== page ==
The series of profiles on impressive biotech leaders continues: John Haurum founded one of the most successful biotech companies in Denmark and is now leading one of the hottest European immuno-oncology companies. Here are some of his lessons and thoughts looking back at his rich career.
John Haurum, born in Denmark, studied medicine at Aarhus University and obtained a PhD in Immunology from the University of Oxford. His successful biotech career started back in 2000 when he went to Copenhagen and co-founded his first company: Symphogen.
Why did you decide to start your own Biotech Company?
Once I moved back from Oxford and started working in a hospital in Copenhagen, I met two people through some chance encounters that eventually became co-founders of Symphogen. I was in my 30s and we believed everything was possible, including building the next big antibody company; an idea inspired by Genmab, now a €10Bn Danish biotech. Our vision was to make a cocktail of antibodies that would be more potent and have a broader activity than a single monoclonal antibody.
We in-licensed technology from Boston University and raised some of the first seed funding provided by Novo A/S, which owns majority shares in Novo Nordisk and now finance a significant part of the biotech ecosystem in Denmark. Ten years later, when I left the company, we were a team of 80 people with deals including Genentech and a product in the clinic.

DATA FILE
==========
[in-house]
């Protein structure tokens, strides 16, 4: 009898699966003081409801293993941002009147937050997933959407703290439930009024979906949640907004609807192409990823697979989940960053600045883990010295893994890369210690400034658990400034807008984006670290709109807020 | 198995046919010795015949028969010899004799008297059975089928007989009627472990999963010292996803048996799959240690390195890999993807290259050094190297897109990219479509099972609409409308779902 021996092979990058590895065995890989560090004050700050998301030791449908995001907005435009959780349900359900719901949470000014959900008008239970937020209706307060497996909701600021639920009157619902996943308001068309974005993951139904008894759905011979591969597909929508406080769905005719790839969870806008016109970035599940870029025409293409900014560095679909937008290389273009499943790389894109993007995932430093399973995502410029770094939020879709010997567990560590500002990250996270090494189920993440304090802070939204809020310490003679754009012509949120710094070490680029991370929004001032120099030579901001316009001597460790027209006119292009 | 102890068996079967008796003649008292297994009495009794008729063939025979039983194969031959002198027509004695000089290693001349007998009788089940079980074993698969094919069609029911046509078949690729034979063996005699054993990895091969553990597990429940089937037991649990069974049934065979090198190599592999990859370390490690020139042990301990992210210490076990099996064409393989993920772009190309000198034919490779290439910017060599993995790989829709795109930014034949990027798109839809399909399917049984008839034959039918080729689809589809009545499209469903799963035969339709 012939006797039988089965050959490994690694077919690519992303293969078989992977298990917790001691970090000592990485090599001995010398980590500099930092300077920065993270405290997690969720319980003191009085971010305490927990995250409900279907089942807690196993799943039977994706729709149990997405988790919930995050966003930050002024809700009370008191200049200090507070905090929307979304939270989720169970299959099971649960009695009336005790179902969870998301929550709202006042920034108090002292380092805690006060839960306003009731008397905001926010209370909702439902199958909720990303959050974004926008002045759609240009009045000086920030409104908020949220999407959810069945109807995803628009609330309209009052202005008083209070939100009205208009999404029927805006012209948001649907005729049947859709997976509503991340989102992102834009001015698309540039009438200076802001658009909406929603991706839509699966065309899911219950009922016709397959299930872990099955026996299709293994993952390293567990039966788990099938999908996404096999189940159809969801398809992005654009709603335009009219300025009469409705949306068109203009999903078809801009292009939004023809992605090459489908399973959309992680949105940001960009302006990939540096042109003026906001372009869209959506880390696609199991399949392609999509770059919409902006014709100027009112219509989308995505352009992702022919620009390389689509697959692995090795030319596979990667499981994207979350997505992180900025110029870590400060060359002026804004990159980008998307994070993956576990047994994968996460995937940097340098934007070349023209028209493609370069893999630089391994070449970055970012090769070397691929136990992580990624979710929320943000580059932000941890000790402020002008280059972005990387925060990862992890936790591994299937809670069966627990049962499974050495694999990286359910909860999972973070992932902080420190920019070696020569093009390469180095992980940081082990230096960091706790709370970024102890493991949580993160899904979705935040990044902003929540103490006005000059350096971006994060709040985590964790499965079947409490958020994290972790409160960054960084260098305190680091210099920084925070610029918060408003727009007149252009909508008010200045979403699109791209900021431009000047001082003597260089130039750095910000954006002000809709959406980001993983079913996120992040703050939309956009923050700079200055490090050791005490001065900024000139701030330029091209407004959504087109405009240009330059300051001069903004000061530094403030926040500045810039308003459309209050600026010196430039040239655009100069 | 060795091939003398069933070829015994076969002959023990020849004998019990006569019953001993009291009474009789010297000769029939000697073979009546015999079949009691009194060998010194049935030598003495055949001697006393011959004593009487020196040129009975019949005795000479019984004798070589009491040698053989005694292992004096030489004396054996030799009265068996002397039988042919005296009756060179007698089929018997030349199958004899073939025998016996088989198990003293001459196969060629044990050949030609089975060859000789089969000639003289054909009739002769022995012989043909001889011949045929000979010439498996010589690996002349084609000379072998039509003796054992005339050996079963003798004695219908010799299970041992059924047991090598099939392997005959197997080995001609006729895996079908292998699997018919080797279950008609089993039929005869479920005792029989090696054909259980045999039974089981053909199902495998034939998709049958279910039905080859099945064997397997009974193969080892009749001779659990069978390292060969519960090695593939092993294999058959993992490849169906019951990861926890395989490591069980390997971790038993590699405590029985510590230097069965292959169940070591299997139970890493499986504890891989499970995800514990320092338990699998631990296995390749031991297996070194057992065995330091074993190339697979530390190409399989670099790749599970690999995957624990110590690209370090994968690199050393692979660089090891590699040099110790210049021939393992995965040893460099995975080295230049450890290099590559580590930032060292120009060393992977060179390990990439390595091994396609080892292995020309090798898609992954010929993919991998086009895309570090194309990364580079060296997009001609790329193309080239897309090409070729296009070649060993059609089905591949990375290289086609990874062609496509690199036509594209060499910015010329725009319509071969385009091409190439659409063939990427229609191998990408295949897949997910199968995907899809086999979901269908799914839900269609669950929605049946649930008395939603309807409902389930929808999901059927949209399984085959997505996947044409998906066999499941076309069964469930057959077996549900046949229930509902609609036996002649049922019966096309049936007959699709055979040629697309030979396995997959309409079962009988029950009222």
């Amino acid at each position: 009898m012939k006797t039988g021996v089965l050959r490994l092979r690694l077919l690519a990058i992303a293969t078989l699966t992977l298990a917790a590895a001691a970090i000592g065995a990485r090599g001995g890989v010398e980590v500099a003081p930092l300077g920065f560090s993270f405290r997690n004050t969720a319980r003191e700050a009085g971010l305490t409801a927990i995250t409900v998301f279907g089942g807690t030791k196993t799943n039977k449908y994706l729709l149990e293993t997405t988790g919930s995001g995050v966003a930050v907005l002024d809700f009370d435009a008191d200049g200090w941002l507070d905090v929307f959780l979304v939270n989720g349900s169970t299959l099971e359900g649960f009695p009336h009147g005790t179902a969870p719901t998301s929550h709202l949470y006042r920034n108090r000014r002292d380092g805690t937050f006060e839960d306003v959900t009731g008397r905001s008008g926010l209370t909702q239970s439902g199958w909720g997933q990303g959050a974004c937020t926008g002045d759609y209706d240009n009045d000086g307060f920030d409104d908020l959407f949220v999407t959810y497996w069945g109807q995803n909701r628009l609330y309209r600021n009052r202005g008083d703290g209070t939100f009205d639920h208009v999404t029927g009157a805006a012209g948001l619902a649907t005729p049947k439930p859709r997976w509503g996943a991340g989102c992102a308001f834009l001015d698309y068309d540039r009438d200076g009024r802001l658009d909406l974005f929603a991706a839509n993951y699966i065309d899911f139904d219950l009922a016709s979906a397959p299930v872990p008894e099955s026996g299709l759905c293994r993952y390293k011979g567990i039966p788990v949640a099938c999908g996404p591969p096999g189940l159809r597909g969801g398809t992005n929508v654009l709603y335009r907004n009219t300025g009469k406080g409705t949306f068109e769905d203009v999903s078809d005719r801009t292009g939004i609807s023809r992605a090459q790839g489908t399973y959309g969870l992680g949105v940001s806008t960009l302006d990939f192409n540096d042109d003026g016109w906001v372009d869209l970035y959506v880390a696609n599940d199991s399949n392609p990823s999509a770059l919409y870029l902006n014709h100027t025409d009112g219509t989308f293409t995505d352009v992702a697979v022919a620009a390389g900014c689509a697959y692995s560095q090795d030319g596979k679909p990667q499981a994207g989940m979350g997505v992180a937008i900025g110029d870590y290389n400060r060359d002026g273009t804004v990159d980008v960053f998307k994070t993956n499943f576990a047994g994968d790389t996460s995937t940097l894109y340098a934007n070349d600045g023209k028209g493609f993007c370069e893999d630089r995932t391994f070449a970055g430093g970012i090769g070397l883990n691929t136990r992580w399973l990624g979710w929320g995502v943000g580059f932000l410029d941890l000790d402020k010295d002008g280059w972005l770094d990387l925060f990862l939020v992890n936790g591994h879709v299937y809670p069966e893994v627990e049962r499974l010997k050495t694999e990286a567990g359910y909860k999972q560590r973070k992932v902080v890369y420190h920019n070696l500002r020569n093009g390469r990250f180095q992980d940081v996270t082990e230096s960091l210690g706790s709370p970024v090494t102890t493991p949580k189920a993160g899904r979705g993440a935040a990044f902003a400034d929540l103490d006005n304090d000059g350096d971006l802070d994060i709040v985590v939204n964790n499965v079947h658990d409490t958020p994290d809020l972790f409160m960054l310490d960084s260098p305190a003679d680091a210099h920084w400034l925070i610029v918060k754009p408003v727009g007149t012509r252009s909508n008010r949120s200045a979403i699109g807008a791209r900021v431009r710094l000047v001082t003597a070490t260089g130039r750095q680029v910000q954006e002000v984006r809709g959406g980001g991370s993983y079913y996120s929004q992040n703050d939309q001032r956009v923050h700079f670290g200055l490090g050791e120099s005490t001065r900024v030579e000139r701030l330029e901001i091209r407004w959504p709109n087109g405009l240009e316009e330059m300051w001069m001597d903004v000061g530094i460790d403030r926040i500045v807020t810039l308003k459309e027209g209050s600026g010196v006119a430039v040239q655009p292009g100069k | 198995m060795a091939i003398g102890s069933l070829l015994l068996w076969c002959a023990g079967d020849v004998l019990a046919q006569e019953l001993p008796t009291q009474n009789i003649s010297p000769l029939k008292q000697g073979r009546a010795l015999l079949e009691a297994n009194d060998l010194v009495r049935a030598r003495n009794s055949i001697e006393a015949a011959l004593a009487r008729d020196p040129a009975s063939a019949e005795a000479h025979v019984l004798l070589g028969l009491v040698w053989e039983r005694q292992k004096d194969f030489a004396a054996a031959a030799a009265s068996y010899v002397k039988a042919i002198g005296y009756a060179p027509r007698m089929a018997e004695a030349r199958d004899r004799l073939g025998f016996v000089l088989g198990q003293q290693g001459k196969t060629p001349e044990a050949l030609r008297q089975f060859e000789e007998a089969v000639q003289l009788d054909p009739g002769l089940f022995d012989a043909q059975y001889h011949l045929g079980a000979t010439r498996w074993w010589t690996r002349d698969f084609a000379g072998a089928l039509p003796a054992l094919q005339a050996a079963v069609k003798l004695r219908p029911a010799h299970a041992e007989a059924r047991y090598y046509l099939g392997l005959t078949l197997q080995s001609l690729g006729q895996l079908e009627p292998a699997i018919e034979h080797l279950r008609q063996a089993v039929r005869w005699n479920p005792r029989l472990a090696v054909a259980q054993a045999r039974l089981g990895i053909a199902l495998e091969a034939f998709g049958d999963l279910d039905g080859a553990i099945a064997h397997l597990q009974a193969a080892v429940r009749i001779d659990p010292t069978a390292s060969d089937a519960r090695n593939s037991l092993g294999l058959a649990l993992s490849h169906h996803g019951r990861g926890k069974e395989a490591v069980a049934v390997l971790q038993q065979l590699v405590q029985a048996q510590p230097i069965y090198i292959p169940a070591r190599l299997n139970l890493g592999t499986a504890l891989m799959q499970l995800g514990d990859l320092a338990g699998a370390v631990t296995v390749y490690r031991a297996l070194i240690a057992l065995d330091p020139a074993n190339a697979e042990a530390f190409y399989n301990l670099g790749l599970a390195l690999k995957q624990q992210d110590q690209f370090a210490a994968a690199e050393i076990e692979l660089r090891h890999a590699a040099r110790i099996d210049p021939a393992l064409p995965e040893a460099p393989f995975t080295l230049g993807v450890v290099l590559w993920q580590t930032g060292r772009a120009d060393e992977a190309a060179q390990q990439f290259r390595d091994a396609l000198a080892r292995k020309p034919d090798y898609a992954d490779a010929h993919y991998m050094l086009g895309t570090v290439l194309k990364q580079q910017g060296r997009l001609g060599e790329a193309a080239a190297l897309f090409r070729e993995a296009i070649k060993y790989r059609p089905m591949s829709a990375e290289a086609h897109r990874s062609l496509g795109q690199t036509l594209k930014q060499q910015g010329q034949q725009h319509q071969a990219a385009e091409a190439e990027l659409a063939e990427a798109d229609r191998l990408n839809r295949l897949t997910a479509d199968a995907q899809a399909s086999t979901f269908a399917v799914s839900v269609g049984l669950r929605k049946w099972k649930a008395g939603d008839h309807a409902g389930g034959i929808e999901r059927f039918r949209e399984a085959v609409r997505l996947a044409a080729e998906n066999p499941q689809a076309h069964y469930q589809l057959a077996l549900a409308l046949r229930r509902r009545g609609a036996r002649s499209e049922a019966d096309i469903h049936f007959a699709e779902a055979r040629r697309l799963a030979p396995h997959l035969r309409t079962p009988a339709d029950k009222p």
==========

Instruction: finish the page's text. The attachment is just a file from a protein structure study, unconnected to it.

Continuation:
How was it like to start a Biotech Company?
Oh, there were plenty of lessons. We were all very ambitious and wanted to build an exciting company from the beginning, but most of the people we met didn’t really believe it was possible to make antibody mixtures. Manufacturing a mix of antibodies that is reproducible and where you know precisely what it contains was one of our biggest challenges. We focused on this for the first 4-5 years and then moved towards product development.
This seemed a very successful adventure, why did you decide to move on?
You know, both me personally and the company went through changes within those 10 years. When Symphogen started to seriously focus on drug development it needed new skills and capabilities, a Chief Medical Officer, more managers in development, etc. I have always been the CSO of the company without any prior experience in drug development so it was not natural for me to be a leader in that phase.
At the same time, I was contacted by ImClone Systems, who wanted me to move to New York City and join as VP of Research. Back then, ImClone was among the most successful biotechs in the US, and with over 150 people in R&D, it was an exciting challenge for me. Besides the fabulous location in Manhattan, I was introduced to oncology drug development in the context of big pharma, which taught me how competent ImClone, now part of Eli Lilly, was.
So why changing again and becoming CEO of F-star in 2012, just two years after having joined ImClone?